So I'm replying to a question from someone in FictionAlley Park
, and the Google Ad at the bottom of the page - which I can't screencap because for some reason my MS Paint program is MIA - says the following:
Learn to write like a pro from HarperTeen editors and authors.
It links me over to this page
where Harper is using FanLib to encourage teens to write a story in pieces, using the FanLilb system where multiple people can submit sections or chapters, and then people vote and choose the one they like best and that becomes where the story goes next. Meg Cabot posted about it
on her blog a few weeks ago, too. It's not the contest per se that I find intriguing.
It's the fact that Harper's is advertising it using the tag word fanfiction
, even though it really isn't - it's original fic.
Is it another example of Fanfic Becoming Mainstreamed, or TPTB Knowing About And Being More Or Less Ok With At Least Some Fanfic? Is it another way to make Lee Goldberg's head explode as he surfs teh intrawebz?
I'm not sure. I don't know what Harper's google-ad people were envisioning when they wrote "fanfiction writing" and "learn to write like a pro" in their ad.
But it's really damned interesting and I'm wondering (a) what people who feel/want to feel that fanfic is a subversive/subculture/hidden thing think about yet another moment where a Really Big Company is Sort Of Jumping On The Bandwagon, and (b) whether people think this is a Bad Thing or a Good Thing.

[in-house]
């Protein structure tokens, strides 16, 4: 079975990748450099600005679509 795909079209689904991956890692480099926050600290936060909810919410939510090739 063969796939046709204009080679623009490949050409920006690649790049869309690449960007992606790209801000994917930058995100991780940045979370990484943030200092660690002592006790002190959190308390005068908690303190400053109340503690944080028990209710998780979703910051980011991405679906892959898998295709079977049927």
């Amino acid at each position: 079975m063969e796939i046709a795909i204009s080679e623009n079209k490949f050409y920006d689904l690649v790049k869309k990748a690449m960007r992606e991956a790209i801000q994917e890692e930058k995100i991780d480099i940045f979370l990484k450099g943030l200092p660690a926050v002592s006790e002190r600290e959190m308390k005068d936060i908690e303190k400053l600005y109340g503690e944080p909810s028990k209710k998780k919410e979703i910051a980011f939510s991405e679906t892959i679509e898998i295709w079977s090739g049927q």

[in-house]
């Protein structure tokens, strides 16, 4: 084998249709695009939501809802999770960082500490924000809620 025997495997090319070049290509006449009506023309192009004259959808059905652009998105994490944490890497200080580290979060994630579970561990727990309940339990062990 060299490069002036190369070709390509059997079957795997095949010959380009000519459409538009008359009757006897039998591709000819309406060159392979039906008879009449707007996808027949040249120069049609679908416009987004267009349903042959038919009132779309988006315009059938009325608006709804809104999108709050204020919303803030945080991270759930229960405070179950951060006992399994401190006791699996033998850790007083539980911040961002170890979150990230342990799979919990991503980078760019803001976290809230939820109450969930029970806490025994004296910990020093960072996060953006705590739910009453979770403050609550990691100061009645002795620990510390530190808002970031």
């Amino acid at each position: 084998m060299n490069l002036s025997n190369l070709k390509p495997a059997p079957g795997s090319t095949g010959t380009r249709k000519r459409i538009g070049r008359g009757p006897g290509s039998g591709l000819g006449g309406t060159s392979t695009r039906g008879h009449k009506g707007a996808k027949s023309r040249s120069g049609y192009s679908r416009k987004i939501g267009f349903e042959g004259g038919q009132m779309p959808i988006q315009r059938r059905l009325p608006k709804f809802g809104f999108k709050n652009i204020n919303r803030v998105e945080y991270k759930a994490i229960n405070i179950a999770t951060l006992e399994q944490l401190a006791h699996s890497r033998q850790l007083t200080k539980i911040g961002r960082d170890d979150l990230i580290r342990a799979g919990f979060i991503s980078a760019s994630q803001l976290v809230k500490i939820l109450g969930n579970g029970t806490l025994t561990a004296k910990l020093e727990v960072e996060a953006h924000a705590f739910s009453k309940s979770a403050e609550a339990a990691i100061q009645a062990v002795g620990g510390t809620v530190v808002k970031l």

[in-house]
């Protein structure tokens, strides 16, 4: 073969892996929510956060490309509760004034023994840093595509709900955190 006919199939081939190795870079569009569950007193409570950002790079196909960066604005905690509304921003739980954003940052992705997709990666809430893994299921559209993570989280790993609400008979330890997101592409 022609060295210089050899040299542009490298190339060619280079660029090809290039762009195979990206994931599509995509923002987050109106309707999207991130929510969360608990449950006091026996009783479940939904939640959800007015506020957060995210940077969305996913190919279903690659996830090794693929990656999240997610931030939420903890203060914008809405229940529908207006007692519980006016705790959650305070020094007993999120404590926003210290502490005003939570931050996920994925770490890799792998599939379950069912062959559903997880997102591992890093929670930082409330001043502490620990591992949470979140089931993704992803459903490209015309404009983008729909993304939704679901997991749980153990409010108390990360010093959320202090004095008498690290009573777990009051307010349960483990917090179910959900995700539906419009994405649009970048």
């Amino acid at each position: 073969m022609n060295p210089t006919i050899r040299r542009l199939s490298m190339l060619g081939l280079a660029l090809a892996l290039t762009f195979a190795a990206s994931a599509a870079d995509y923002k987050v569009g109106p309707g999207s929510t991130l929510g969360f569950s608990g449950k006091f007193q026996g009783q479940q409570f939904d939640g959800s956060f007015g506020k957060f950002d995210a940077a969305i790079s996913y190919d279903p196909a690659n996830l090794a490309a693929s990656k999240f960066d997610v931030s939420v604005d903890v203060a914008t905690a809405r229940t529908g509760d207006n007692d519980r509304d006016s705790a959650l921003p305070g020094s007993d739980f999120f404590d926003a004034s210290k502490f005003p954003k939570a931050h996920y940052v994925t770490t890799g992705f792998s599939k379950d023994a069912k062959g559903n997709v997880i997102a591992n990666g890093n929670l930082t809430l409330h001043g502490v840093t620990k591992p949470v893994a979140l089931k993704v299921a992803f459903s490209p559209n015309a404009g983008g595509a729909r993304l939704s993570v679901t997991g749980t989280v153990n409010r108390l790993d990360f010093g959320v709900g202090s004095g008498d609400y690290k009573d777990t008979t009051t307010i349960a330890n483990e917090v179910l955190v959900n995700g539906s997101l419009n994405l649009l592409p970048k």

Me, I'm all about the good. I think TPTB knowing about fanfic is terrific and fine and excellent as long as they don't try to bar it or shut it down, and when one uses fanfiction as a positive in an ad like this, it's (and her I get legalisticish again) a smidge of evidence that fanfic is a permitted act, or deemed a form of fair use, or allowed under an implied license unless an author explicitly states otherwise. Not a smoking gun, but a smidge of Good And Positive Support. And that's all about the good.
: Yes, I said as long as they don't try to bar it or shut it down
above. As long as they don't try to bar it. As long as they don't try to shut it down.
This was a bit of a linguistic shorthand-abbreviation for my it-would-take-many-paragraphs-to-explain feeling about fanfiction as a matter of law, but so nobody gets the wrong idea, here's my take, based on copyright and trademark law today, October 25, 2006: I think that noncommercial fanfic (meaning fanfic that isn't sold like books are sold or where people have to pay to read; I believe that the lines surrounding whether one makes money from fanfic are blurrier where Google ads appear on the page, or a link to an Amazon or WB store is there, or there's some other potential financial support for the entity hosting the fanfic, but in circumstances like that experienced by the Harry Potter fandom, WB has consented to such links/ads/t-shirt sales/conference registration fees), as a general rule, falls under the Fair Use provisions of the Copyright Act because it's commentary on the source text, and qualifies as noncommercial usage under the Lanham Act and common law trademark laws for purposes of trademark infringement, but I haven't yet given enough examination to the recent dilution laws signed by Bush this past month to determine the full potential impact on fanfiction, although I'd be completely entertained by the Can Voldemort Be Tarnished? hypothetical. For more on law and fanfiction, I recommend Meredith McCardle's 2003 law journal piece (it's a PDF)
as well as Rebecca Tushnet's 2004 Yale Law Journal piece, Copy This Essay: How Fair Use Doctrine Harms Free Speech and How Copying Serves It (also a PDF).